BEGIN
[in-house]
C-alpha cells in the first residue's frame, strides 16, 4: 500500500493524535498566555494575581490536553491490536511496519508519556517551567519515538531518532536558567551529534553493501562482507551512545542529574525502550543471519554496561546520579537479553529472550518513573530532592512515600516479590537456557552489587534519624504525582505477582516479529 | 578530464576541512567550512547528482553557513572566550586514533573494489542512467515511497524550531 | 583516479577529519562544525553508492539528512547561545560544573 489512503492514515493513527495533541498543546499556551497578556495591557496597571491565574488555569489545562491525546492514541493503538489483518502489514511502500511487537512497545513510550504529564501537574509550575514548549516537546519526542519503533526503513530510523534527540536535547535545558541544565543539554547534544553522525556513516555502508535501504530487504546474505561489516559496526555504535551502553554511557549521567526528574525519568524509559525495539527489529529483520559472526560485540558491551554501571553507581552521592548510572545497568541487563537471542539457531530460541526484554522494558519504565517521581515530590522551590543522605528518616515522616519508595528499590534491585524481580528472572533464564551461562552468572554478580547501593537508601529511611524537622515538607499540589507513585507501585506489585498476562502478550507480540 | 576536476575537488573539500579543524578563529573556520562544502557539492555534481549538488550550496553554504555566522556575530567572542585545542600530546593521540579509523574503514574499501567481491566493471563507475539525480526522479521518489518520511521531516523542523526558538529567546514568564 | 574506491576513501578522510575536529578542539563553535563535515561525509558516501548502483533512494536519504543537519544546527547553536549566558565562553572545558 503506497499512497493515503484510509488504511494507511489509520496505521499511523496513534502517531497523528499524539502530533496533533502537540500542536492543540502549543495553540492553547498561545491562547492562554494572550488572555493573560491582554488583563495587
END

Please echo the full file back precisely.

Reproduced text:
[in-house]
C-alpha cells in the first residue's frame, strides 16, 4: 500500500493524535498566555494575581490536553491490536511496519508519556517551567519515538531518532536558567551529534553493501562482507551512545542529574525502550543471519554496561546520579537479553529472550518513573530532592512515600516479590537456557552489587534519624504525582505477582516479529 | 578530464576541512567550512547528482553557513572566550586514533573494489542512467515511497524550531 | 583516479577529519562544525553508492539528512547561545560544573 489512503492514515493513527495533541498543546499556551497578556495591557496597571491565574488555569489545562491525546492514541493503538489483518502489514511502500511487537512497545513510550504529564501537574509550575514548549516537546519526542519503533526503513530510523534527540536535547535545558541544565543539554547534544553522525556513516555502508535501504530487504546474505561489516559496526555504535551502553554511557549521567526528574525519568524509559525495539527489529529483520559472526560485540558491551554501571553507581552521592548510572545497568541487563537471542539457531530460541526484554522494558519504565517521581515530590522551590543522605528518616515522616519508595528499590534491585524481580528472572533464564551461562552468572554478580547501593537508601529511611524537622515538607499540589507513585507501585506489585498476562502478550507480540 | 576536476575537488573539500579543524578563529573556520562544502557539492555534481549538488550550496553554504555566522556575530567572542585545542600530546593521540579509523574503514574499501567481491566493471563507475539525480526522479521518489518520511521531516523542523526558538529567546514568564 | 574506491576513501578522510575536529578542539563553535563535515561525509558516501548502483533512494536519504543537519544546527547553536549566558565562553572545558 503506497499512497493515503484510509488504511494507511489509520496505521499511523496513534502517531497523528499524539502530533496533533502537540500542536492543540502549543495553540492553547498561545491562547492562554494572550488572555493573560491582554488583563495587